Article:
Just a few days before the “Fit for 55” package, the EU-based value chain for Building Integrated PhotoVoltaics (BIPV) met yesterday with the European Commissioner for Energy, Kadri Simson, outside the Berlaymont building.
Leading a grass roots campaign of over 200 European BIPV value chain partners (ranging from Academia to SMEs), ISSOL and AGC Glass Europe handed over a letter to Commissioner Kadri Simson asking for better recognition of BIPV in EU policies.
By driving a BIPV Shuttle in front of the European Commission’s headquarters, they were also able to showcase some of the most recent BIPV technologies – among which a perfect copy of a typical Berlaymont “louver” with PV-cells integrated in them. This prototype served as an example of the enormous potential of BIPV to decarbonize EU’s building stock.
But there are many other new and innovative applications of BIPV enabling building materials to contain PV cells – and this will help transform the whole EU building stock into a de facto energy generator. To be able to achieve the objectives of the Renovation Wave – e.g. renovating 35 million buildings by 2030, creating up to 160,000 additional green jobs in the construction sector and the EU’s overall aim of reducing 60 percent of GHG emissions in buildings, as well as their energy consumption – the industry must aim for the mass deployment of all kinds of solar applications, not only on roofs, but also on building facades, including BIPV.
During the exchange, the Commissioner took the time to look at the BIPV samples available in the shuttle, while discussing the importance of the energy transition, as well as the transition of the built environment and the important role of BIPV in that regard.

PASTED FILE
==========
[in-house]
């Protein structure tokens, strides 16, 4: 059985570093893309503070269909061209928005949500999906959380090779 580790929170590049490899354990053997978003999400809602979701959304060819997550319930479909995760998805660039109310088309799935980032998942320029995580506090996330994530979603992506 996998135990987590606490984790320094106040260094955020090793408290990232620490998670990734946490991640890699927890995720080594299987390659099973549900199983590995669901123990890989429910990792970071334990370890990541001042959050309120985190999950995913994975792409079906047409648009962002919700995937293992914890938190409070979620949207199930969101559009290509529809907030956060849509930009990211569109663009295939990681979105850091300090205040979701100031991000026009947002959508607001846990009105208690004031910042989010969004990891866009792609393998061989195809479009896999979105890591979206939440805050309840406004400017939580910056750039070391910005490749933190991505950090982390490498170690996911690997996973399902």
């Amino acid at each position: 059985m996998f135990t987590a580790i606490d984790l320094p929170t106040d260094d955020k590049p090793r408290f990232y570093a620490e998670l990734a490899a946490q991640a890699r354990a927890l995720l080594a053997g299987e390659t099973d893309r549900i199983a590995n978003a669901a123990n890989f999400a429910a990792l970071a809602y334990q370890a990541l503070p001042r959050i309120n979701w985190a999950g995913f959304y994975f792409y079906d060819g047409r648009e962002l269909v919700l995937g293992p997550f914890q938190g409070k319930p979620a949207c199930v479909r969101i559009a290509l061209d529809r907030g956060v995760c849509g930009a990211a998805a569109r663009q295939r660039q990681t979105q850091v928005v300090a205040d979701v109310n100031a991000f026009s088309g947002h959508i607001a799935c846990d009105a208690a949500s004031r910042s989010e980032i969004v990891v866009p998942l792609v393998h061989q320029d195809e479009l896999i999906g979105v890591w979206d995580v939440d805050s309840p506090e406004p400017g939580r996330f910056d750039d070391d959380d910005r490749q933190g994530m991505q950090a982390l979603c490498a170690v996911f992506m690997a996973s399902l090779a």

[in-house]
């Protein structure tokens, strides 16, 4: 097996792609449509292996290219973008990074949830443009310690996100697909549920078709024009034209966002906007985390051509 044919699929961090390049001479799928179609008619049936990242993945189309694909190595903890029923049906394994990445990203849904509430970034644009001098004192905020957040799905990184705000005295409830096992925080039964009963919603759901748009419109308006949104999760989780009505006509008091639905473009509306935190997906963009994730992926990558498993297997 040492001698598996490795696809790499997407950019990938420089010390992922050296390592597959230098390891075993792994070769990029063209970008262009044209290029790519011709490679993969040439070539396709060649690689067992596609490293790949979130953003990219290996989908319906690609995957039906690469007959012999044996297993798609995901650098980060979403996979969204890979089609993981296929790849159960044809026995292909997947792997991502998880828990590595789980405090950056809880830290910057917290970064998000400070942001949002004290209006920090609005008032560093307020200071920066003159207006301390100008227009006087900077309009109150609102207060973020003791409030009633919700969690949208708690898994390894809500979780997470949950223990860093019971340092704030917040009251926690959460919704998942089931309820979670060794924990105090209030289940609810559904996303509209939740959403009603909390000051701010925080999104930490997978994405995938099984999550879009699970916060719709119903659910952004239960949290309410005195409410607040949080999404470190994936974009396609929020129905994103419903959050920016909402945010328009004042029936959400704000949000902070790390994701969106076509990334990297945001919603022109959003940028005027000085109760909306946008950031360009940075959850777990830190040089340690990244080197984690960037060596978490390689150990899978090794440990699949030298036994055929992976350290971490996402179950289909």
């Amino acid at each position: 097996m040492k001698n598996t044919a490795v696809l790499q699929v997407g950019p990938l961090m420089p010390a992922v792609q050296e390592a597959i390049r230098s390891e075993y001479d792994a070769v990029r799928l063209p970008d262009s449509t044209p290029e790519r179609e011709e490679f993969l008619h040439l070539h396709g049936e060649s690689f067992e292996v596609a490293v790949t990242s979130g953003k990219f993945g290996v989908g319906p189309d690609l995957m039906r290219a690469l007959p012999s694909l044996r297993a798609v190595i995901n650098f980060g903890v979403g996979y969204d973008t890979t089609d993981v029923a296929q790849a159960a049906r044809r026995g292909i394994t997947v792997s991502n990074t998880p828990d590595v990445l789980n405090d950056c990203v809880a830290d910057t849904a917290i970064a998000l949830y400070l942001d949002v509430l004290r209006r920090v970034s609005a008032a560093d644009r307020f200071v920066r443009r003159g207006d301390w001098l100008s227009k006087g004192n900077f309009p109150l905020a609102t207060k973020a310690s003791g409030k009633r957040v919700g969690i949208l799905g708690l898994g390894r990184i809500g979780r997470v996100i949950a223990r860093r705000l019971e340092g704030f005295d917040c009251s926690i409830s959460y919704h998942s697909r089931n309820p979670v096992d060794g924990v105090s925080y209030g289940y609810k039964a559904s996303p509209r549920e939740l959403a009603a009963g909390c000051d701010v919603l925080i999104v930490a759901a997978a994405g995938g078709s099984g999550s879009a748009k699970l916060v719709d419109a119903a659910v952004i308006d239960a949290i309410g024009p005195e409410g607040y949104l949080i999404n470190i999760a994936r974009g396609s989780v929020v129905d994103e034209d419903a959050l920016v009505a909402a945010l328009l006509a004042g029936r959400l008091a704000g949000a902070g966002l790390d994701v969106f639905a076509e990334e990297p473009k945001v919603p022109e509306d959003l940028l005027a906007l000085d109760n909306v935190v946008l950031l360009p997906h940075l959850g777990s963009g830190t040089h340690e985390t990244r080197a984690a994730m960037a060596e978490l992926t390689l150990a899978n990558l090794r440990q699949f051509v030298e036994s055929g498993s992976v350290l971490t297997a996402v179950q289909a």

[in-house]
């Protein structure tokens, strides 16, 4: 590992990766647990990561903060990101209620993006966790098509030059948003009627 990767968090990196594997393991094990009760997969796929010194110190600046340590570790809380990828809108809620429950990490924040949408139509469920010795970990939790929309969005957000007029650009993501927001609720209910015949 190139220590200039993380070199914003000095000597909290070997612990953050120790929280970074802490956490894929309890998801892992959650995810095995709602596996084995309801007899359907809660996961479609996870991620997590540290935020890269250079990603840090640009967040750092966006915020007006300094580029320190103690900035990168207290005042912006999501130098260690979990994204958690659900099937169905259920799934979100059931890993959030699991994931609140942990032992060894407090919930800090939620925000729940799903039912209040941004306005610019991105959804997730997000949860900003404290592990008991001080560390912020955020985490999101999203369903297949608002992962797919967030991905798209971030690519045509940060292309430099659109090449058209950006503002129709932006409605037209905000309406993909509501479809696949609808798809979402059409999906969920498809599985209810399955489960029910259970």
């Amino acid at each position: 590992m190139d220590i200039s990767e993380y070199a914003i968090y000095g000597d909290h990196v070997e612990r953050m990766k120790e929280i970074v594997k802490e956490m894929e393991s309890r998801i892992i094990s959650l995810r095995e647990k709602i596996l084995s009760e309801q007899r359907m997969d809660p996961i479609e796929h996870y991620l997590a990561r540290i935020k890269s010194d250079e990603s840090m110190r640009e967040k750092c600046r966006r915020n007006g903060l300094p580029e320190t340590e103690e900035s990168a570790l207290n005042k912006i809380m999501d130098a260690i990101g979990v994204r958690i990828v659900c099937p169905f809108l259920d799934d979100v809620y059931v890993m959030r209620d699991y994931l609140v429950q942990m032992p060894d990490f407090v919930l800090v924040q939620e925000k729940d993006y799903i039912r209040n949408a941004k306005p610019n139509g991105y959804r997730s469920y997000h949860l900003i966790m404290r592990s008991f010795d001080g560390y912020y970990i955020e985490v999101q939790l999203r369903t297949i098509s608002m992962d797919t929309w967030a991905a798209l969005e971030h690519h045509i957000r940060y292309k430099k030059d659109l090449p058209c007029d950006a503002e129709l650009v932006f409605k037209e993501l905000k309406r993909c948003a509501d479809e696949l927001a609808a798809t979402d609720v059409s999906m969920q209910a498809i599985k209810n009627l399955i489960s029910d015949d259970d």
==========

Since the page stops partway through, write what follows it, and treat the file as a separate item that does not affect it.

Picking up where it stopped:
Olivier Demeijer, Managing Director of ISSOL, a Belgian BIPV SME, said, “Next week, the European Commission will launch the “Fit-for-55” package and we felt this is the right moment to hand over our letter to Commissioner Simson. BIPV’s potential is huge and can replace any conventional building material, even on protected cultural heritage buildings. BIPV building materials going into new and renovated EU buildings can already save up to 7 million tons of CO2 each year.”
Niels Schreuder, Public Affairs & Communication, flat glass leader AGC Glass Europe, said, “To reach the EU targets for energy efficiency in buildings and for an increasing share of renewable energies we need as much photovoltaic as possible, and roofs are just not enough. We need to look beyond the roof to the rest of the building. That is where the BIPV as a technology for facades comes in.”
Energy Commissioner Simson commented, “We welcome the open letter from 200 associations, SMEs and universities calling for better recognition of Building-Integrated Photovoltaics. We need new innovative solutions like BIPV. In order to meet the European Green Deal goals, our policies must include different types of solar technologies.”